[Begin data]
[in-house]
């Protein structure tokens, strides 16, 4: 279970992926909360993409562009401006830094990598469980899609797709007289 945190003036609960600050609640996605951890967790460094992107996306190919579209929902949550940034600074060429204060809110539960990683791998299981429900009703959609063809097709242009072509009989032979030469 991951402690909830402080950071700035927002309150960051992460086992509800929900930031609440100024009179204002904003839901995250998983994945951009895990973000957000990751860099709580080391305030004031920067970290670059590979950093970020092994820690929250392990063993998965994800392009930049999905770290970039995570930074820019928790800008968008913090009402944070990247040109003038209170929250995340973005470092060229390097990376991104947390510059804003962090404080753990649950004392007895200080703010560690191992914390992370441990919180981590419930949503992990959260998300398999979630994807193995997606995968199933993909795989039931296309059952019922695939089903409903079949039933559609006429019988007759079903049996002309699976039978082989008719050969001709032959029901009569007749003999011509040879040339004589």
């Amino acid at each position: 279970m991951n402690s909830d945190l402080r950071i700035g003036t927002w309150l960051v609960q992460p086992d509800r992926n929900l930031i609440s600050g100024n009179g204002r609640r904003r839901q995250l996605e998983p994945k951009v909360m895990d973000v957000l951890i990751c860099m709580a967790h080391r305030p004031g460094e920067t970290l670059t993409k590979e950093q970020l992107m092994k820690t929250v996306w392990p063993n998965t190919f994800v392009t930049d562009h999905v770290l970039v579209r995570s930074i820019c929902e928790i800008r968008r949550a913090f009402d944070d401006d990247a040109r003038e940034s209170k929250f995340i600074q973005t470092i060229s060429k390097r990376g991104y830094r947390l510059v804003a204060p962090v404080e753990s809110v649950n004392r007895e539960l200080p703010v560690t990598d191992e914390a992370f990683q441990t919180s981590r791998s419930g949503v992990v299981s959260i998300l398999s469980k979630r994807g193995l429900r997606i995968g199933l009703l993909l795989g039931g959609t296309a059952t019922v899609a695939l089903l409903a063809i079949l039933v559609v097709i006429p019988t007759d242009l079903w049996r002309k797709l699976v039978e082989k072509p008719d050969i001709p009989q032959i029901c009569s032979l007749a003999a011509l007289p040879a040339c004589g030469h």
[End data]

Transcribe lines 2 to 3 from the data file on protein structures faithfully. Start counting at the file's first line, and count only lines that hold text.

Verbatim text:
């Protein structure tokens, strides 16, 4: 279970992926909360993409562009401006830094990598469980899609797709007289 945190003036609960600050609640996605951890967790460094992107996306190919579209929902949550940034600074060429204060809110539960990683791998299981429900009703959609063809097709242009072509009989032979030469 991951402690909830402080950071700035927002309150960051992460086992509800929900930031609440100024009179204002904003839901995250998983994945951009895990973000957000990751860099709580080391305030004031920067970290670059590979950093970020092994820690929250392990063993998965994800392009930049999905770290970039995570930074820019928790800008968008913090009402944070990247040109003038209170929250995340973005470092060229390097990376991104947390510059804003962090404080753990649950004392007895200080703010560690191992914390992370441990919180981590419930949503992990959260998300398999979630994807193995997606995968199933993909795989039931296309059952019922695939089903409903079949039933559609006429019988007759079903049996002309699976039978082989008719050969001709032959029901009569007749003999011509040879040339004589």
């Amino acid at each position: 279970m991951n402690s909830d945190l402080r950071i700035g003036t927002w309150l960051v609960q992460p086992d509800r992926n929900l930031i609440s600050g100024n009179g204002r609640r904003r839901q995250l996605e998983p994945k951009v909360m895990d973000v957000l951890i990751c860099m709580a967790h080391r305030p004031g460094e920067t970290l670059t993409k590979e950093q970020l992107m092994k820690t929250v996306w392990p063993n998965t190919f994800v392009t930049d562009h999905v770290l970039v579209r995570s930074i820019c929902e928790i800008r968008r949550a913090f009402d944070d401006d990247a040109r003038e940034s209170k929250f995340i600074q973005t470092i060229s060429k390097r990376g991104y830094r947390l510059v804003a204060p962090v404080e753990s809110v649950n004392r007895e539960l200080p703010v560690t990598d191992e914390a992370f990683q441990t919180s981590r791998s419930g949503v992990v299981s959260i998300l398999s469980k979630r994807g193995l429900r997606i995968g199933l009703l993909l795989g039931g959609t296309a059952t019922v899609a695939l089903l409903a063809i079949l039933v559609v097709i006429p019988t007759d242009l079903w049996r002309k797709l699976v039978e082989k072509p008719d050969i001709p009989q032959i029901c009569s032979l007749a003999a011509l007289p040879a040339c004589g030469h």